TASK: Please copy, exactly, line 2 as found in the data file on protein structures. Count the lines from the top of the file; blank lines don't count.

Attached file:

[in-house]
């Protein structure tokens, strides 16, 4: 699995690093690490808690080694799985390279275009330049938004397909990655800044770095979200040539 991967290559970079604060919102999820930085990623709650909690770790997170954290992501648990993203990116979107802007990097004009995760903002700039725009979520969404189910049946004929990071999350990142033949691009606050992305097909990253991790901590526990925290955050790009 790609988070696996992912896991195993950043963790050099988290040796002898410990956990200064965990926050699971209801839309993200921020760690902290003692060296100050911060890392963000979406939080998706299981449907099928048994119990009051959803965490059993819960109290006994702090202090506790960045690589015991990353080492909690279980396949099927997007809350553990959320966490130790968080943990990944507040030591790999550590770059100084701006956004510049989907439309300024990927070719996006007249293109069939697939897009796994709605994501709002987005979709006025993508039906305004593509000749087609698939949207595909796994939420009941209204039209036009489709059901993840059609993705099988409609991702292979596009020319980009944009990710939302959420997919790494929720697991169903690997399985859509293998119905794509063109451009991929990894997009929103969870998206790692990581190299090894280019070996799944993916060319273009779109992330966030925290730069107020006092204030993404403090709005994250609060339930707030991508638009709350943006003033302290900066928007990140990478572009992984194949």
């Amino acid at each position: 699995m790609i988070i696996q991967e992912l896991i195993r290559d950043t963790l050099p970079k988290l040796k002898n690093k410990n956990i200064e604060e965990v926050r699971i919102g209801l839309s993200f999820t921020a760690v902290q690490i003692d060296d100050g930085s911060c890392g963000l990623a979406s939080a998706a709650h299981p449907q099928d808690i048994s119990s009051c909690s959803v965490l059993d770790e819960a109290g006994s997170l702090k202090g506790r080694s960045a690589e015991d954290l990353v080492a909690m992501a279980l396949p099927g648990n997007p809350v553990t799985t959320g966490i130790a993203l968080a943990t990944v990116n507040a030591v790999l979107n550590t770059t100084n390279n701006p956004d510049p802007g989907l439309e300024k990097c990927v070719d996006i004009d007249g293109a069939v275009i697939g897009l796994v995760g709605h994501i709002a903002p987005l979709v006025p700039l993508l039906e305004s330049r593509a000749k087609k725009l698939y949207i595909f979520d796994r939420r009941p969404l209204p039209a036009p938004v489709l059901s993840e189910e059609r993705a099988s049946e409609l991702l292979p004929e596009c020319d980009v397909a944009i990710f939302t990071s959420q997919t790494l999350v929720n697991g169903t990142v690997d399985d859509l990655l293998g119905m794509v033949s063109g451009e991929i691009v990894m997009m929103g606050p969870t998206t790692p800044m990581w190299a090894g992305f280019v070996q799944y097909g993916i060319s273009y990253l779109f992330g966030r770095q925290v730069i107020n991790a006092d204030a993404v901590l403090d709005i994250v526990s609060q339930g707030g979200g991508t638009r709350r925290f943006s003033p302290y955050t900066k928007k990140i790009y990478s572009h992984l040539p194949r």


């Protein structure tokens, strides 16, 4: 699995690093690490808690080694799985390279275009330049938004397909990655800044770095979200040539 991967290559970079604060919102999820930085990623709650909690770790997170954290992501648990993203990116979107802007990097004009995760903002700039725009979520969404189910049946004929990071999350990142033949691009606050992305097909990253991790901590526990925290955050790009 790609988070696996992912896991195993950043963790050099988290040796002898410990956990200064965990926050699971209801839309993200921020760690902290003692060296100050911060890392963000979406939080998706299981449907099928048994119990009051959803965490059993819960109290006994702090202090506790960045690589015991990353080492909690279980396949099927997007809350553990959320966490130790968080943990990944507040030591790999550590770059100084701006956004510049989907439309300024990927070719996006007249293109069939697939897009796994709605994501709002987005979709006025993508039906305004593509000749087609698939949207595909796994939420009941209204039209036009489709059901993840059609993705099988409609991702292979596009020319980009944009990710939302959420997919790494929720697991169903690997399985859509293998119905794509063109451009991929990894997009929103969870998206790692990581190299090894280019070996799944993916060319273009779109992330966030925290730069107020006092204030993404403090709005994250609060339930707030991508638009709350943006003033302290900066928007990140990478572009992984194949």